The good thing is that technologies are developing and improving constantly. So the equipment, systems, and skills are all better than they were a year ago, let alone further back in time. Remote monitoring and data center automation are also improving and giving more options for operators. Despite that, there will always be the need for people physically present at the data center. And as data centers become bigger and more complex, the on-site people must be better prepared.
This leads us to the question what are the optimal staffing levels? As you can expect, there’s no universal answer. Each data center is specific and has its own needs, unique design, requirements, levels of automation, etc. Thus, data center operators must decide the optimal staff individually for each facility, says John Boot, chair of the Energy Efficiency Group of the Data Centre Alliance. In a comment for DataCenterDynamics Booth says that there are multiple factors operators must consider.
For example, consider if there are options for outsourced personnel able to respond to specific maintenance and emergency tasks within a certain timeframe, i.e. less than four hours. Also run specific analysis of the internal procedures and discern if they are efficient enough and how many members of staff are needed to carry them out properly within a reasonable time schedule. It turns out many operators are simply guessing whether a certain number of staff is enough or not.
Then comes the question of finding and retaining staff. That can be a problem, especially for data centers which are further out in remote areas. One obvious solution is for operators to simply open the checkbook. Investing in training staff, providing them with good pay, a lot of benefits, good housing or transport would surely help retain staff, right? The problem is operators are weary of this approach as they don’t want to spend so much money on staff, if they can’t be sure they will stay. Or that they will need in a few years’ time as technologies further develop and automation conquers more and more from data center operations.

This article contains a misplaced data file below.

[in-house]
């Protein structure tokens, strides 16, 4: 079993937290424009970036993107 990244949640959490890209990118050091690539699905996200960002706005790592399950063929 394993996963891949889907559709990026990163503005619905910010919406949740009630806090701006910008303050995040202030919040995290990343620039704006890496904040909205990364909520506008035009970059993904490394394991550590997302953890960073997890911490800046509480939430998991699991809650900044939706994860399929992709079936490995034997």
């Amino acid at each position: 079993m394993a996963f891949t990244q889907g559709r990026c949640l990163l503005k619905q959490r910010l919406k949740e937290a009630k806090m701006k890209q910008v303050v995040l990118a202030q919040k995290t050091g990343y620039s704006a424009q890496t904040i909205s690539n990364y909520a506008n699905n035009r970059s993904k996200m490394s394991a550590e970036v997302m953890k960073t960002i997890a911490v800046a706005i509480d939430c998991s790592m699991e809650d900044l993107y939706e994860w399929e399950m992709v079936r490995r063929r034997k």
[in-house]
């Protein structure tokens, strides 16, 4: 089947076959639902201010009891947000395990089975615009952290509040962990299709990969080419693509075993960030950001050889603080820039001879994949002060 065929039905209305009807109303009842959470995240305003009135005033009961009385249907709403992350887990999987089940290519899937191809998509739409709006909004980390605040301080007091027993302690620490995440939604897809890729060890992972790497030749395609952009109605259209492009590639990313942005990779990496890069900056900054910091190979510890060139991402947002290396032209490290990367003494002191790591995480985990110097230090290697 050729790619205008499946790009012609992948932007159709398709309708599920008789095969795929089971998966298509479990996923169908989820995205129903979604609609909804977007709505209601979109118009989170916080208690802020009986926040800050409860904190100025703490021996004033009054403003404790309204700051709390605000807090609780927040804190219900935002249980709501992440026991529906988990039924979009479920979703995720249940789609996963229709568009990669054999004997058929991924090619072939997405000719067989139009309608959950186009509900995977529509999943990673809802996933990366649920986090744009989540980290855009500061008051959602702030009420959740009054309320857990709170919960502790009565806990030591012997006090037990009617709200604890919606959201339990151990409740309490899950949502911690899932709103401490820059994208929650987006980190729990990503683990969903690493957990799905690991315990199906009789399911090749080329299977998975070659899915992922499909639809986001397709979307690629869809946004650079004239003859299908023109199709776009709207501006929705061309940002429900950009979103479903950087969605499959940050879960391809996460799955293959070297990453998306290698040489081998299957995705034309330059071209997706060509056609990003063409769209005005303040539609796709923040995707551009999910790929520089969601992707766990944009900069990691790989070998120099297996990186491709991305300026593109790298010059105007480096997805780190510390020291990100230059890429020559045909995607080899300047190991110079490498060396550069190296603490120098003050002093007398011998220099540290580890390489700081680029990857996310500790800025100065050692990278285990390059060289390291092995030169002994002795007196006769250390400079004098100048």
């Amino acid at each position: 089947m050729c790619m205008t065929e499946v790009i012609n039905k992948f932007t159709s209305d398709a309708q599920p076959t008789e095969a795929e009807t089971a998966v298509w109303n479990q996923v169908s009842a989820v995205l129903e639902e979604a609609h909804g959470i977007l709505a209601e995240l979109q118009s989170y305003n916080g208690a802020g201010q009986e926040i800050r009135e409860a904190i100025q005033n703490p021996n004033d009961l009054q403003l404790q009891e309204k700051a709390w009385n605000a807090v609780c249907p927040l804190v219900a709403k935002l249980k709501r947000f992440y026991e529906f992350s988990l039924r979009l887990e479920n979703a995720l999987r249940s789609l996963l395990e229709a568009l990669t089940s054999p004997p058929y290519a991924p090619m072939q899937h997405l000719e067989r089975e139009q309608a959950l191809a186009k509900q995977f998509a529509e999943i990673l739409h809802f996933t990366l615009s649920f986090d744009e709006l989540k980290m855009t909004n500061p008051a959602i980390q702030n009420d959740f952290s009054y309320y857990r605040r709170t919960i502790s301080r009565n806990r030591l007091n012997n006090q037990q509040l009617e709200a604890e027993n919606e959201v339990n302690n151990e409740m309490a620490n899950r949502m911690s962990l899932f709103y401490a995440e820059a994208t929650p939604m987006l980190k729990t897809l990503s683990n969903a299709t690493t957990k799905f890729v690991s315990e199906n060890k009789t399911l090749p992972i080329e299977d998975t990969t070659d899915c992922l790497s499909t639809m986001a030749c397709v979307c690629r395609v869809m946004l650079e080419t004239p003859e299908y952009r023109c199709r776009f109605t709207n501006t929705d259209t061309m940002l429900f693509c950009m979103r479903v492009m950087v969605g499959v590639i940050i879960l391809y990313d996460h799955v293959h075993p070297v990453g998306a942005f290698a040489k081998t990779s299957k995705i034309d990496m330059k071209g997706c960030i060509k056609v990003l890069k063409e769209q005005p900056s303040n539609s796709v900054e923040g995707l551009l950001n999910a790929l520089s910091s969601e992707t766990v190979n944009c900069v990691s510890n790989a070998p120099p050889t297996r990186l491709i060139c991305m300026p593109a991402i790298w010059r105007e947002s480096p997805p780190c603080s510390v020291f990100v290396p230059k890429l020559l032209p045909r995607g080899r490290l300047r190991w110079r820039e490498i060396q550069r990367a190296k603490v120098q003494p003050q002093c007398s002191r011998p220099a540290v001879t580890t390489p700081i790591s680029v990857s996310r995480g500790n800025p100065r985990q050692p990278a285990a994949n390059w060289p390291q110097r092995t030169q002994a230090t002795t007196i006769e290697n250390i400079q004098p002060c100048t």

This is why Taj El-Khayat, regional director MENA at Citrix, recommends strategic recruitment, DataCentreMagazine notes. “The digital transformation’s acceleration across organisations due to the pandemic has exposed skill shortages. This has especially been the case for data center operators, requested to provide the best and most stable service while facing a drastic and sudden increase in load,” he says.
This is why operators should work with recruitment teams, building long-term talent pipelines and investing in university and college programs. “University programs are essential for building future capacity and specially to create incentives for a more diverse workforce – for example encouraging more female students to join the IT sector,” El-Khayat says. The only way for the IT industry, data center operators included, to solve the staffing shortage is long-term planning. Even if it means investing in unpredictable factors like how much staff will be needed, where and when.